Immediate steps needed to mitigate climate change impact: Barack Obama

Washington, April 23: US President Barack Obama said on Wednesday that climate change "can no longer be denied" and immediate measures are needed to mitigate its effects.

Also read: Barack Obama says 'no greater threat to planet than climate change'

Obama said during his Earth Day address on Wednesday at the Everglades National Park -- the largest subtropical wilderness in the US -- that global warming threatened the 600,000-hectare (1.5-million-acre) park and the communities that depended on it, posing a risk to the $82 billion tourist industry of the state of Florida, according to the Spanish news agency Efe.

Obama concerned about climate change

Obama said climate change was a problem that could not be left for future generations to address and urged the US Congress to approve new funds for environmental protection.

"This is a problem now. It has serious implications for the way we live right now. Stronger storms. Deeper droughts. Longer wildfire seasons," Obama said, adding that the Pentagon also viewed climate change as posing an "increasing set of risks to our national security".

The US president said that $2.2 billion had already been spent on restoration efforts in the Everglades and that this year he had proposed an additional $240 million for that South Florida wetland system to restore its natural water flow. Obama noted that the wetland system was "one of the best defences against climate change and rising sea levels".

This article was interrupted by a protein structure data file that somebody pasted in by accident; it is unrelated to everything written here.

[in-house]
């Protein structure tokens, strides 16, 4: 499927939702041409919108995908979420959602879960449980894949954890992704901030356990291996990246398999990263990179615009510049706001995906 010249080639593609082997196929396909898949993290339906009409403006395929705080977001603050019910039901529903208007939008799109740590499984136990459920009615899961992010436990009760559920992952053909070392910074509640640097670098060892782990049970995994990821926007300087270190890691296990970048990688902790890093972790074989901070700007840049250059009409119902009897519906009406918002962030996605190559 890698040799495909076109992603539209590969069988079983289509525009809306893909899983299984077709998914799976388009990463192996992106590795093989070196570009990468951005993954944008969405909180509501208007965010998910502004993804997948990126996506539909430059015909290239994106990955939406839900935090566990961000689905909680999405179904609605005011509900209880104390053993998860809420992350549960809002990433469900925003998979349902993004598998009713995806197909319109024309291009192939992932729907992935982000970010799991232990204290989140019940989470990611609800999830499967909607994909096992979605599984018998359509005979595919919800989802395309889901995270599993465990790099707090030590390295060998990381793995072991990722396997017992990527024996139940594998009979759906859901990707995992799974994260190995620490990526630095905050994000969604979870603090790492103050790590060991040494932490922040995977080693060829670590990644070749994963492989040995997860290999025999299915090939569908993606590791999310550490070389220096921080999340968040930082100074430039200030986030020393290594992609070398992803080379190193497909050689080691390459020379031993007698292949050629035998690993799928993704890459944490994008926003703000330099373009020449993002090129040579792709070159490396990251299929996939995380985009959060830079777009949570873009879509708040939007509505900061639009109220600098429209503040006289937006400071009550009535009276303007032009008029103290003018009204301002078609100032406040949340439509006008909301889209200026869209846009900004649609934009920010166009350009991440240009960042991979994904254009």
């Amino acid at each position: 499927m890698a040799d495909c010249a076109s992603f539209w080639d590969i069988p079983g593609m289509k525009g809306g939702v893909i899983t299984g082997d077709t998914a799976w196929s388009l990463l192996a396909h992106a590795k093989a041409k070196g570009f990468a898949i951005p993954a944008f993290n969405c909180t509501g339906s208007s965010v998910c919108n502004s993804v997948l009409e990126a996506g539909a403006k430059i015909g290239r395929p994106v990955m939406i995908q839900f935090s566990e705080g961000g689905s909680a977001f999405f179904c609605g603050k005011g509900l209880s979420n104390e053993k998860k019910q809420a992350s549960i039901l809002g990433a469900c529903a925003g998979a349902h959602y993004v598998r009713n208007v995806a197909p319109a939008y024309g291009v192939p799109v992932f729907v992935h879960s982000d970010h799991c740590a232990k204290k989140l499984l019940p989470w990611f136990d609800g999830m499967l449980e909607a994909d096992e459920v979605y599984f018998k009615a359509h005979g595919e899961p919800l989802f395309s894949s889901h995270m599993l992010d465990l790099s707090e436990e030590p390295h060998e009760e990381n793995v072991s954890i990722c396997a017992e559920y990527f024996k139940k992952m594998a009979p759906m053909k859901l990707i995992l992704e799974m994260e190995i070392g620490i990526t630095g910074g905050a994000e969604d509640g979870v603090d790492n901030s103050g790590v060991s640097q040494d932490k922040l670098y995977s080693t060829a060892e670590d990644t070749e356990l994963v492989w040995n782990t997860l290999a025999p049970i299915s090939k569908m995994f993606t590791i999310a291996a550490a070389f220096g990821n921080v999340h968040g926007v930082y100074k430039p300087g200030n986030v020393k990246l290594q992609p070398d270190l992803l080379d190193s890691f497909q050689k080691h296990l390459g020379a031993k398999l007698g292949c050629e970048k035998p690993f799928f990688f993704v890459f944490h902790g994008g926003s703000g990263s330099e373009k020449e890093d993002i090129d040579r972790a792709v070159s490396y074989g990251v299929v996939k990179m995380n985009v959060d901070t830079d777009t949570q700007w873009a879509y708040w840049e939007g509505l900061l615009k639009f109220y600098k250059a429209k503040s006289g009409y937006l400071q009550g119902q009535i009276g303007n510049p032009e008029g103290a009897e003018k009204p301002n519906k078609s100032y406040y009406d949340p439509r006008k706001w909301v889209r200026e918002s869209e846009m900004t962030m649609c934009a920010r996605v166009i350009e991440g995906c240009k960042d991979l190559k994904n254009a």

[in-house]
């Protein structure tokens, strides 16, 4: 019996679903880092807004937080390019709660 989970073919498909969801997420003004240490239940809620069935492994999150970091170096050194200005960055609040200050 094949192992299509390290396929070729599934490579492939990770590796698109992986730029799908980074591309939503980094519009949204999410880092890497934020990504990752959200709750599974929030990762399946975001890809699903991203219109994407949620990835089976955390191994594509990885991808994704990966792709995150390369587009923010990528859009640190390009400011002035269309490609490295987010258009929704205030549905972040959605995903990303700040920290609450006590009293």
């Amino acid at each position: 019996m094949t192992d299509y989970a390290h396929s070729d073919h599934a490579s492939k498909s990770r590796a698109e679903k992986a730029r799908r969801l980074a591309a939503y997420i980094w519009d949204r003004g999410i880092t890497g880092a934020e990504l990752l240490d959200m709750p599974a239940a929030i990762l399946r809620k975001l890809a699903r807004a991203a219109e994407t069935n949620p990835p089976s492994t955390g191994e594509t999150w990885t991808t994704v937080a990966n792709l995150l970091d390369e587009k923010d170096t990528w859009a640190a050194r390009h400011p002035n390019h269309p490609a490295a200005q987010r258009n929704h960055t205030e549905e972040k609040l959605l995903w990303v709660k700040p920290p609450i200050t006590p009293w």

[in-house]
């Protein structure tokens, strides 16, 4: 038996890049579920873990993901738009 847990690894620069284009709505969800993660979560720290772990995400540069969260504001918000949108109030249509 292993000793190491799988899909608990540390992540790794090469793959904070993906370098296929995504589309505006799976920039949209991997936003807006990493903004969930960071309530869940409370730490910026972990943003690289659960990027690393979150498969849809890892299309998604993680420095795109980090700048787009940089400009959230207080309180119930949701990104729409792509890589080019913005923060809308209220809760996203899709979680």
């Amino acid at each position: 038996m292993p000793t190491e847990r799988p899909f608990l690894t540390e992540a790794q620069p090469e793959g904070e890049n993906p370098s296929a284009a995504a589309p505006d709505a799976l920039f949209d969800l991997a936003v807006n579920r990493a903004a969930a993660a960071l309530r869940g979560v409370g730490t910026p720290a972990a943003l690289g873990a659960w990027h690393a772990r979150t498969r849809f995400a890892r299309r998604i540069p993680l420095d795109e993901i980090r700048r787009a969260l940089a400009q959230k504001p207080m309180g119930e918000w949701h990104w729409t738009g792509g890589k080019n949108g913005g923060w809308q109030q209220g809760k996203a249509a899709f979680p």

Obama: It has serious implications for the way we live right now

The president also announced $25 million in public and private funding for restoration projects at the US national parks, making a note of a recent report that "every dollar invested in the National Park Service generates $10 for the economy."

Obama said climate change was "not some impossible problem that we cannot solve" and noted that five years ago local Republicans and Democrats formed the Southeast Florida Regional Climate Change Compact -- "an agreement to work together to fight climate change" that has become a "model not just for the country but for the world".

But despite Obama's appeals to bipartisanship, the White House said Florida Governor Rick Scott, a Republican who had repeatedly said that he was not convinced by the science of climate change, declined a formal invitation to attend Obama's speech.

"Simply refusing to say the words 'climate change' doesn't mean that climate change isn't happening. If you've got a coming storm, you don't stick your head in the sand; you prepare for the storm. You make sure our communities are prepared for climate change. And that's an economic imperative," Obama said.


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